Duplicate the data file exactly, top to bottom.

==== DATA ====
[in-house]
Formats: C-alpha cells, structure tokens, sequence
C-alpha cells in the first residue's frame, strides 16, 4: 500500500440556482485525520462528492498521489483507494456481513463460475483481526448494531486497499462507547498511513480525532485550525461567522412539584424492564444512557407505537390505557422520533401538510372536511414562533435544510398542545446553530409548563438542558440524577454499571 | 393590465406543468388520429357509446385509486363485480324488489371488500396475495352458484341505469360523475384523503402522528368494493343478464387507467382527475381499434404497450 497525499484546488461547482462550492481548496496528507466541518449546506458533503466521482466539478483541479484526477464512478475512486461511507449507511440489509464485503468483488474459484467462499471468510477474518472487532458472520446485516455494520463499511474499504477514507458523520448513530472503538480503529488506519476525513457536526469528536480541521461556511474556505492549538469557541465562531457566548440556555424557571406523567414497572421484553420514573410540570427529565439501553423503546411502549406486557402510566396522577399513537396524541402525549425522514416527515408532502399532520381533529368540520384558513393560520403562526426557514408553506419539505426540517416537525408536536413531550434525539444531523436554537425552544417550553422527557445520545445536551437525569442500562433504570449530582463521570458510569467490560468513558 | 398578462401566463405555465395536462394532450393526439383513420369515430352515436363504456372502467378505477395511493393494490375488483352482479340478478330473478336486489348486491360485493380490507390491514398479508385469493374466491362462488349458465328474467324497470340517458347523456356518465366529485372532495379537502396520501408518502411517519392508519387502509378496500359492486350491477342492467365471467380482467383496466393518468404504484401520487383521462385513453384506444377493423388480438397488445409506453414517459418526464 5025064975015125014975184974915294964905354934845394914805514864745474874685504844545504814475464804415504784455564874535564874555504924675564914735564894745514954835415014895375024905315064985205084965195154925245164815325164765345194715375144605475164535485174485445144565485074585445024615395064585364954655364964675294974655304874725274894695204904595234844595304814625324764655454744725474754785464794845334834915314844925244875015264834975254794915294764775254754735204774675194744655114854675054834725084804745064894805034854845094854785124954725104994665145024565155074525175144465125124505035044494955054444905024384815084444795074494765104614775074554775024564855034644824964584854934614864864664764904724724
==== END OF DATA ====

[in-house]
Formats: C-alpha cells, structure tokens, sequence
C-alpha cells in the first residue's frame, strides 16, 4: 500500500440556482485525520462528492498521489483507494456481513463460475483481526448494531486497499462507547498511513480525532485550525461567522412539584424492564444512557407505537390505557422520533401538510372536511414562533435544510398542545446553530409548563438542558440524577454499571 | 393590465406543468388520429357509446385509486363485480324488489371488500396475495352458484341505469360523475384523503402522528368494493343478464387507467382527475381499434404497450 497525499484546488461547482462550492481548496496528507466541518449546506458533503466521482466539478483541479484526477464512478475512486461511507449507511440489509464485503468483488474459484467462499471468510477474518472487532458472520446485516455494520463499511474499504477514507458523520448513530472503538480503529488506519476525513457536526469528536480541521461556511474556505492549538469557541465562531457566548440556555424557571406523567414497572421484553420514573410540570427529565439501553423503546411502549406486557402510566396522577399513537396524541402525549425522514416527515408532502399532520381533529368540520384558513393560520403562526426557514408553506419539505426540517416537525408536536413531550434525539444531523436554537425552544417550553422527557445520545445536551437525569442500562433504570449530582463521570458510569467490560468513558 | 398578462401566463405555465395536462394532450393526439383513420369515430352515436363504456372502467378505477395511493393494490375488483352482479340478478330473478336486489348486491360485493380490507390491514398479508385469493374466491362462488349458465328474467324497470340517458347523456356518465366529485372532495379537502396520501408518502411517519392508519387502509378496500359492486350491477342492467365471467380482467383496466393518468404504484401520487383521462385513453384506444377493423388480438397488445409506453414517459418526464 5025064975015125014975184974915294964905354934845394914805514864745474874685504844545504814475464804415504784455564874535564874555504924675564914735564894745514954835415014895375024905315064985205084965195154925245164815325164765345194715375144605475164535485174485445144565485074585445024615395064585364954655364964675294974655304874725274894695204904595234844595304814625324764655454744725474754785464794845334834915314844925244875015264834975254794915294764775254754735204774675194744655114854675054834725084804745064894805034854845094854785124954725104994665145024565155074525175144465125124505035044494955054444905024384815084444795074494765104614775074554775024564855034644824964584854934614864864664764904724724